Novel Capped-Needle Device May Eliminate Air Bubble During H
Researchers tested novel capped needles ten times to evaluate whether the dialysis machine works appropriately and removes air bubbles even with the attached capped needle. Next, we performed 25 trials using the conventional method, in which skilled nurses manually connect the needle. In both methods, we thoroughly counted the air bubbles with our naked eyes. They predicted that the capped needle would leave few bubbles in the circuit. In order to evaluate fewer bubbles, we conducted an additional experiment using a microparticle counter to measure the size and number of the bubbles.

Researchers thoroughly searched for air bubbles during each of the ten tests but could not find any bubbles visible to the naked eye. In the conventional method, bubbles were visible in 29 out of 50 cases. The bubble count was significantly lower in the capped-needle method than in the conventional method (p < 0.0001, Pearson’s 2 test). In the additional experiments using the microparticle counter, the average remaining air volume in the extracorporeal circuit was 0.0999 ± 0.2438 nL when the priming was performed using the novel capped needles.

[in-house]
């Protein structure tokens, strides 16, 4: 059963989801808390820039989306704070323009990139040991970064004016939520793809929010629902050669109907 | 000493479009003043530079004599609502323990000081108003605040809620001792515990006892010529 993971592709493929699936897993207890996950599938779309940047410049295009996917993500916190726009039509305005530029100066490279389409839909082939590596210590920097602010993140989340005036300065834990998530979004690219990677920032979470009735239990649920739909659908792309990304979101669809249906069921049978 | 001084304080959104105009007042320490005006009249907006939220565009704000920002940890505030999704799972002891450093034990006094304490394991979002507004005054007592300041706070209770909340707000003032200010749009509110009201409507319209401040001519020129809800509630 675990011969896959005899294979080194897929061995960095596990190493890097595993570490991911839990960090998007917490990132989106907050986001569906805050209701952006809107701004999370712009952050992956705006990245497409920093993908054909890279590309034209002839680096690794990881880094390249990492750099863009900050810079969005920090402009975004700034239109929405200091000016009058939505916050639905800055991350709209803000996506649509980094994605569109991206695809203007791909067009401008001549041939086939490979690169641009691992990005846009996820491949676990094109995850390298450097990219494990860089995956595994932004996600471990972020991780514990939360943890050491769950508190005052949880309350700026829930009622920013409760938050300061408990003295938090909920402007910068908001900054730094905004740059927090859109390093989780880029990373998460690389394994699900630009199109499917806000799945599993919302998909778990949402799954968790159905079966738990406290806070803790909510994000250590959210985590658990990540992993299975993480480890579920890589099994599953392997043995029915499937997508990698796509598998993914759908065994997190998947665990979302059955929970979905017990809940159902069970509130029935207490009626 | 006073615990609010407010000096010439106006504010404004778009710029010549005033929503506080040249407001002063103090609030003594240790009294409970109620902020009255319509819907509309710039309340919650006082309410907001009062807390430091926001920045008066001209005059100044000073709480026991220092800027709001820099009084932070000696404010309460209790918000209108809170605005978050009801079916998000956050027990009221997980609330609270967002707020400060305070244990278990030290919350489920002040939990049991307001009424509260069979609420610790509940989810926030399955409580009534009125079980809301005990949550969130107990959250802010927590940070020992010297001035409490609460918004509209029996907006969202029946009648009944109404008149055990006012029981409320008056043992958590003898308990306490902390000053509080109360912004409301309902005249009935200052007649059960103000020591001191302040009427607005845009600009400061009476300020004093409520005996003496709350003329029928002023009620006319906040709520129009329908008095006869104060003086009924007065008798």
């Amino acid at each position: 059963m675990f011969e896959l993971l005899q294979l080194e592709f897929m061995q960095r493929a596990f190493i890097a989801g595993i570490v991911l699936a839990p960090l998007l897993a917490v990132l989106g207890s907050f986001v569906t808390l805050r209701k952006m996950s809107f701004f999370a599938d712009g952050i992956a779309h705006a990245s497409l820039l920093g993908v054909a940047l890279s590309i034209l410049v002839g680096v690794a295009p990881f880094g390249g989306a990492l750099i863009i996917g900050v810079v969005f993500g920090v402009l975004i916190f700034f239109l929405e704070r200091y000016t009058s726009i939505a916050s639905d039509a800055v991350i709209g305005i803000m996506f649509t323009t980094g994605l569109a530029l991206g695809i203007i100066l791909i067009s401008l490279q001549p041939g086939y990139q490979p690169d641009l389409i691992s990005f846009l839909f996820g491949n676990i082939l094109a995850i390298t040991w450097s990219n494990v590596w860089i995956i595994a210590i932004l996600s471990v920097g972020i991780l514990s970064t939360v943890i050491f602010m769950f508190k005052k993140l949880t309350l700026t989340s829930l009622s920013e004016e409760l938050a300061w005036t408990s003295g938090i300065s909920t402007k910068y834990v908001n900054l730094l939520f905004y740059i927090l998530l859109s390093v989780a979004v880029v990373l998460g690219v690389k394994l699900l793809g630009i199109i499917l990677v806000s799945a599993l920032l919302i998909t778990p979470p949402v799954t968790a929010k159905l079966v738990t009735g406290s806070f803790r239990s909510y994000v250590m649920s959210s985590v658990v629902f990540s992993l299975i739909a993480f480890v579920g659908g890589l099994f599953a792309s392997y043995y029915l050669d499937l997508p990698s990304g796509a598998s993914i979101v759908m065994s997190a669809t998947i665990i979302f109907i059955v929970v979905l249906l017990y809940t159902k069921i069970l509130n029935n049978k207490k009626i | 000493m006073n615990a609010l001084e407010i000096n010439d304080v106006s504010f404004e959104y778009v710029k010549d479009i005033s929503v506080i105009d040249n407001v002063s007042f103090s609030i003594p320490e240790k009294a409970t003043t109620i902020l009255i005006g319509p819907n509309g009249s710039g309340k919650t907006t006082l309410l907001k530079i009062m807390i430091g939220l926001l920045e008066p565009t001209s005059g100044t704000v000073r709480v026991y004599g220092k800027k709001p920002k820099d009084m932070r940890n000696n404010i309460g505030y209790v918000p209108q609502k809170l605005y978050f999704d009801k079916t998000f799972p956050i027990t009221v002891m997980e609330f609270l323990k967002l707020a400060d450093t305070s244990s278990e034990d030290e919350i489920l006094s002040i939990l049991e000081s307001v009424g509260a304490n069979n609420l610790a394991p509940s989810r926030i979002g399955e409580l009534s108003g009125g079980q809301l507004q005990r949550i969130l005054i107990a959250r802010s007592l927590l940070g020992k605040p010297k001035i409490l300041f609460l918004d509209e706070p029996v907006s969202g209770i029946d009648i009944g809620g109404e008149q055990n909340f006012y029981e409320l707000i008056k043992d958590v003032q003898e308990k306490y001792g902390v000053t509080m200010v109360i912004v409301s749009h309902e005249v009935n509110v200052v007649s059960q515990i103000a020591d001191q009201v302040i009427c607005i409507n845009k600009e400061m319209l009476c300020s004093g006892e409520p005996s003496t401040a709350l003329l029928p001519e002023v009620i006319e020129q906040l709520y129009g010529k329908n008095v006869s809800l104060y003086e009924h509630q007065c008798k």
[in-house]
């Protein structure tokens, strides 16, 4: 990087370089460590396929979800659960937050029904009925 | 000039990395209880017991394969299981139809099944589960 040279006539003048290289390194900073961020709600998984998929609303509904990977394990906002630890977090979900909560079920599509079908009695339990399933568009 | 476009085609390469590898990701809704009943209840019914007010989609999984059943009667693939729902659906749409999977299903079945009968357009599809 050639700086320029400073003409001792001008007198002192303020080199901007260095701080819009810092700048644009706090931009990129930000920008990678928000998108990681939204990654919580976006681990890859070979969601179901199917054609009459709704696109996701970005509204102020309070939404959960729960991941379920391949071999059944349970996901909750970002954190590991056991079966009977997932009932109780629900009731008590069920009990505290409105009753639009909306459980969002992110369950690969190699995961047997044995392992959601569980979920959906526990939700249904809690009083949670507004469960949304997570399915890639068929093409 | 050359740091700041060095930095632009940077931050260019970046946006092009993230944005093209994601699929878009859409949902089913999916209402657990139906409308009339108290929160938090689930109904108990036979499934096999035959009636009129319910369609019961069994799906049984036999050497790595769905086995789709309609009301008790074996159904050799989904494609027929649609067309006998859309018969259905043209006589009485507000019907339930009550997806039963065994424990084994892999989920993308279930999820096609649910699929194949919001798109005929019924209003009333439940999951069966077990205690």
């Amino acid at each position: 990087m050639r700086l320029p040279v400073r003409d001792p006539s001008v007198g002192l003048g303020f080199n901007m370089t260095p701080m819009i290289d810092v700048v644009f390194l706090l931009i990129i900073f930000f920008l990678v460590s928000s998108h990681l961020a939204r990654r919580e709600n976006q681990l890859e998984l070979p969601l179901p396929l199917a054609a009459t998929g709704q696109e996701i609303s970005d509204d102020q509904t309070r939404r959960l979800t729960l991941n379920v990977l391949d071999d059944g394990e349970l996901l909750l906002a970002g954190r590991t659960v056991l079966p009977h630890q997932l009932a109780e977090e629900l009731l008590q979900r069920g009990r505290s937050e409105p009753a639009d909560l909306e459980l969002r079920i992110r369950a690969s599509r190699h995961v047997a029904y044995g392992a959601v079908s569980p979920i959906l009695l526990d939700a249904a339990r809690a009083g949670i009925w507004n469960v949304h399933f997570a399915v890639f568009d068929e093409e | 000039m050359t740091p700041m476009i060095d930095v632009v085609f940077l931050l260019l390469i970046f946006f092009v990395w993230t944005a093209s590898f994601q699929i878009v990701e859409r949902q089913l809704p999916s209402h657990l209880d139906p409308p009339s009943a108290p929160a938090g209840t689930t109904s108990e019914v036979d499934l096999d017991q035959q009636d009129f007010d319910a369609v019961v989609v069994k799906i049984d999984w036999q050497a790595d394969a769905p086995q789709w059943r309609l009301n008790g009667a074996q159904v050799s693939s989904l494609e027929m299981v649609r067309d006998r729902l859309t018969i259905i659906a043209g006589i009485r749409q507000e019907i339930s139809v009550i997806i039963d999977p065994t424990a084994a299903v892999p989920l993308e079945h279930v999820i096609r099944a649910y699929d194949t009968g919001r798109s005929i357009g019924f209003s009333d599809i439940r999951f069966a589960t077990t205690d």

The novel capped needle eliminated all visible bubbles efficiently and effectively; therefore, it could be a valuable device for hemodialysis treatment. The reduction of air from the dialysis circuit may improve patient prognosis.